Canadian Astronaut Heads Back To Earth

By Ben Hamill - July 01 2019
Canadian Astronaut Heads Back To Earth

Many Canadians will only ever progress as far as dreaming about life at zero gravity as, for the moment at least, travelling to outer space isn’t a privilege afforded to many. But weightlessness has its drawbacks, which is something that is about to be discovered first-hand by Canadian astronaut David Saint-Jacques after having spent 6 months drifting around in unattached bliss at the International Space Station.

The astronaut, who is also a family doctor, engineer and astrophysicist from Saint-Lambert, Quebec, will soon board the Soyuz capsule together with fellow astronauts Anne McClain (NASA) and Oleg Kononenko (Russia), as the capsule prepares to make its way back to earth.

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The Flip Side Of Zero-G

The toll on the body when returning to a weighted environment can be quite severe. Astronauts have to navigate everything from blood circulation problems to an elongated spine. The spine can take a while to return to its original size, making it hard to walk and move around for quite some time. Many however consider all of this a small price to pay for the privilege of having experienced life with absolutely nothing holding you down.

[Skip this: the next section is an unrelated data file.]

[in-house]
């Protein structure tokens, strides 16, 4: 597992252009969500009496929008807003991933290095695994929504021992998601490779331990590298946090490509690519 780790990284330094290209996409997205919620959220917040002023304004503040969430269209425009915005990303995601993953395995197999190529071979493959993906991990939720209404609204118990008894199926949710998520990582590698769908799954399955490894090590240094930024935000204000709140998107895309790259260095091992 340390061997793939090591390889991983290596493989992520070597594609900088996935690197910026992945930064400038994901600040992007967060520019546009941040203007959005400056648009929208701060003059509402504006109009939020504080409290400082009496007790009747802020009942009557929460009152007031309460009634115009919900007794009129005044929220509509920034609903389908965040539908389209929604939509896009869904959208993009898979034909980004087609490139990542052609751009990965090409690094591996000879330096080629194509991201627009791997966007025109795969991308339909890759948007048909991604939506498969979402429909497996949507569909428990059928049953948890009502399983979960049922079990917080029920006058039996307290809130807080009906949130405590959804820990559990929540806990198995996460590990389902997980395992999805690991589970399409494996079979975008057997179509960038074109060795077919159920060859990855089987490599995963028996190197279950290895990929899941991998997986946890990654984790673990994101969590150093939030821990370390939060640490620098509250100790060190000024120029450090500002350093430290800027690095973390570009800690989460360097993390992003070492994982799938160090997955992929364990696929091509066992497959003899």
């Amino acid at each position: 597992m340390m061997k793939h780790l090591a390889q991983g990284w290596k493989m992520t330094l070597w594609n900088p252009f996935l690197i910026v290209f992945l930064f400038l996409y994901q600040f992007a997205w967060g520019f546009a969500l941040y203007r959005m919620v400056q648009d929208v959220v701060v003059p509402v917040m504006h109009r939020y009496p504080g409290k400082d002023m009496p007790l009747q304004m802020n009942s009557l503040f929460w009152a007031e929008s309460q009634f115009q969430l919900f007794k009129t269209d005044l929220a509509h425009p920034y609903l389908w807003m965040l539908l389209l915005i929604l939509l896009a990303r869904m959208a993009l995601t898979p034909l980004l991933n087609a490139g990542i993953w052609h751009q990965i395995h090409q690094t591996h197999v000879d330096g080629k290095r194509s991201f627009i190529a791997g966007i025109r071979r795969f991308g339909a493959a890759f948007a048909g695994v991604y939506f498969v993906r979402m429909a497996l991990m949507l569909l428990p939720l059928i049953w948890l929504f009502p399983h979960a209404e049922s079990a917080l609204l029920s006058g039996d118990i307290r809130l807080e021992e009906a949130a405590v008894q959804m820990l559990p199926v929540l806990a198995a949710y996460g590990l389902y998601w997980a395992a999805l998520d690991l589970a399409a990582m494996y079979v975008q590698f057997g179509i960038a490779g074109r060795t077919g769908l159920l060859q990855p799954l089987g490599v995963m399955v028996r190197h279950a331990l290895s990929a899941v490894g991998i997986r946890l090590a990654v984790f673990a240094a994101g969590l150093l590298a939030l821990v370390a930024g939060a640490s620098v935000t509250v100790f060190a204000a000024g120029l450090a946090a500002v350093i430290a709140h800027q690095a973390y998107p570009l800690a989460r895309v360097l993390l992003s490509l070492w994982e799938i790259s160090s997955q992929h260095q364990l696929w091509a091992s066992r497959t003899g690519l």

This has been what life has been like for Saint-Jacques. The Canadian now holds the record for the Canadian national who has spent the longest time as a member of a single space flight, which in the Quebec native’s case has lasted 204 days.

Falling Back Down To 1-G

In April, the 49-year old took part in a space walk that lasted 6 and a half hours. During the walk, he got to use the Canadarm2 in a cosmic catch exercise. Saint-Jacques in the first Canadian to have had the privilege of making use of the robo-arm technology.

The astronaut has been tweeting about the capsule that will make the journey back home with the three astronauts on board. According to Saint-Jacques, the capsule is still in fine form and completely up to the journey back home, despite it having been parked for the past six months.

The luxury of weightlessness aside, the father of 3 has much to look forward to when he returns to Earth. The astronauts will parachute back down to Earth’s surface, after which they will be collected by a Russian space team from their landing location in Kazakhstan and taken to the airport for their return flight to Houston, where they will at long last be reunited with their families after 6 months away from Earth. According to Saint-Jacques it will take a few hours to literally fall back to Earth.

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